Most Koreans not ready for retirement: Survey

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Most Koreans not ready for retirement: Survey


The average Korean is not properly preparing for retirement, according to a study released yesterday by Samsung Life Retirement Research Center.

In a survey of 1,782 adults, respondents were asked about a series of criteria related to retirement, such as finances, health and personal relationships. Those scoring less than 50 were classified as “at risk,” those with 50 to 69 were in need of attention and those with 70 or more were rated well prepared. On the whole, respondents averaged 56.7.

The biggest problem area the survey turned up is finances. According to the report, more than half of respondents said they had saved less than 30 percent of the money they need for retirement.

Fewer than 40 percent of Korean adults are subscribed to private retirement or pension programs, with about 60 percent only paying into the public pension system.

The report warned that too many people’s savings are overly concentrated in real estate, which will be a problem for retirees if the property market declines. It advised people to better balance their savings.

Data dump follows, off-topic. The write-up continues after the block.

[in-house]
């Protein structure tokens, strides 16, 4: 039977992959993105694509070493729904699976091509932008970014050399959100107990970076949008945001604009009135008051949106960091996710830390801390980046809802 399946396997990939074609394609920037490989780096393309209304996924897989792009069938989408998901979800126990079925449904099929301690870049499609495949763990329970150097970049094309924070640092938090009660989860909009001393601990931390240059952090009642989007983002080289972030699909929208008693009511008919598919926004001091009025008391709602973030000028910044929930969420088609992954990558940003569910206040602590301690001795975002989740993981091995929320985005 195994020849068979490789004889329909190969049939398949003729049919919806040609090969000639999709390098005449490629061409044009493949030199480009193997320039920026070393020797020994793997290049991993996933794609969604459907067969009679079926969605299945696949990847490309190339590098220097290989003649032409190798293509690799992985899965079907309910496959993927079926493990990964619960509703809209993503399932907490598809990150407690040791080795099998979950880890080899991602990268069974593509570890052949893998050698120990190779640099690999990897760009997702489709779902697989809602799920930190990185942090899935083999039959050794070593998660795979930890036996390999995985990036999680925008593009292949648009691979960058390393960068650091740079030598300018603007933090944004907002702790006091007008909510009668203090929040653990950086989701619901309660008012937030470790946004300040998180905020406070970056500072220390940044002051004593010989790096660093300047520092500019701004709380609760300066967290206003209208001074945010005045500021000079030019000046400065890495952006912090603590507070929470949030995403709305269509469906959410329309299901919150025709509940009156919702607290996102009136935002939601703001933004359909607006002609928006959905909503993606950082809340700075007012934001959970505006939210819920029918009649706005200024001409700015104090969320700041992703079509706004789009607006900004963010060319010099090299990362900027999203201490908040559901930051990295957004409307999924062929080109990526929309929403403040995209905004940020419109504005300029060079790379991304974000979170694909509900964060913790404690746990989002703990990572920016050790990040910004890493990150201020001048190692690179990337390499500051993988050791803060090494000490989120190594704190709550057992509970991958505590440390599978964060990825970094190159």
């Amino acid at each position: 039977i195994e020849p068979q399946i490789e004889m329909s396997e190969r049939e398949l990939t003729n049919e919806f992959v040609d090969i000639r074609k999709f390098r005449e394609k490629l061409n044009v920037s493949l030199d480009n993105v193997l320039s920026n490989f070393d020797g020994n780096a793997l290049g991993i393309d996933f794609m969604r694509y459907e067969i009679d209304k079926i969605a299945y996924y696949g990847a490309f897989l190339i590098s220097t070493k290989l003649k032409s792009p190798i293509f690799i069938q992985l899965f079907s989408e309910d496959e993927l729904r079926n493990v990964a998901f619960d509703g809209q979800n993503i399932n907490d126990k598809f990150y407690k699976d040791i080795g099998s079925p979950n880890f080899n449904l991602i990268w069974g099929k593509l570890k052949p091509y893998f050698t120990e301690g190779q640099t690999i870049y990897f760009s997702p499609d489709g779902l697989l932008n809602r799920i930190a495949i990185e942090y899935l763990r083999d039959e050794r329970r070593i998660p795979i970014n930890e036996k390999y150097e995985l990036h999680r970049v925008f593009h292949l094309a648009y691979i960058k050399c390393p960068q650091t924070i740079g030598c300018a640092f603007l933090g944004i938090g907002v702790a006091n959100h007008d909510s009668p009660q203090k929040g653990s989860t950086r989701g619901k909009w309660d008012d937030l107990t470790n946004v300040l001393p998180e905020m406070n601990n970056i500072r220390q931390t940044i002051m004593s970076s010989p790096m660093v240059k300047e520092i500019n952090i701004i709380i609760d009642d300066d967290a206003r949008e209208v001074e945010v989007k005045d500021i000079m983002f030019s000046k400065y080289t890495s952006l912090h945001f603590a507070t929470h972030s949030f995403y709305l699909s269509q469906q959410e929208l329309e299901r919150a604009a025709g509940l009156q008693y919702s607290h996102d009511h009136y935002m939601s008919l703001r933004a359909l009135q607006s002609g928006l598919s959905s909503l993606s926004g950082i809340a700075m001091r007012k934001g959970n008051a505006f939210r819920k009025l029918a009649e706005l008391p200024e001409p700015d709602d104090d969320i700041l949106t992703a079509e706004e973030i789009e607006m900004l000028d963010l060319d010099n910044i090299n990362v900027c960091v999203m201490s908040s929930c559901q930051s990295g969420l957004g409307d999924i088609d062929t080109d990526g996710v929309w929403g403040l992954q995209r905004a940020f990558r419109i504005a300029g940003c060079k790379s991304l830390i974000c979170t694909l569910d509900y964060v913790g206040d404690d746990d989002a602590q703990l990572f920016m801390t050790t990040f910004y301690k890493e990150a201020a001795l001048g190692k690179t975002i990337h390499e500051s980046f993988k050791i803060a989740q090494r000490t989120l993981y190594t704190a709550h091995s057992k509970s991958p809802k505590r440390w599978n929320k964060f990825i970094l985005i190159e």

The National Pension Research Institute last year reported that the average couple will need a minimum of 1.3 million won ($1,205) to get by after retirement, or 770,000 won for an individual.

To maintain a more comfortable lifestyle, the institute recommends about 1.8 million won for couples and 1.1 million won for individuals.

Many people also reported being unsure about how they would spend their time after retirement. Only 14 percent of respondents said they know what they want to do, while about 39 percent said they have almost no hobbies.

In terms of personal health, more than half of respondents said they do nothing except for trying to quit smoking. About 26 percent answered they make no efforts to maintain their health.

On the other hand, Koreans showed relatively better preparation in maintaining close relationships with families and friends. However, the report suggested that 63 percent needed to expand their spectrum of relationships. By age group, respondents in their 50s and 60s were best prepared, with 14 percent scoring in the “well prepared” category.

“Getting ready for retirement is not just about money,” said Ko Hye-jin, a researcher at Samsung Life Retirement Research Center. “Koreans are insufficiently prepared overall for the life after retirement.”


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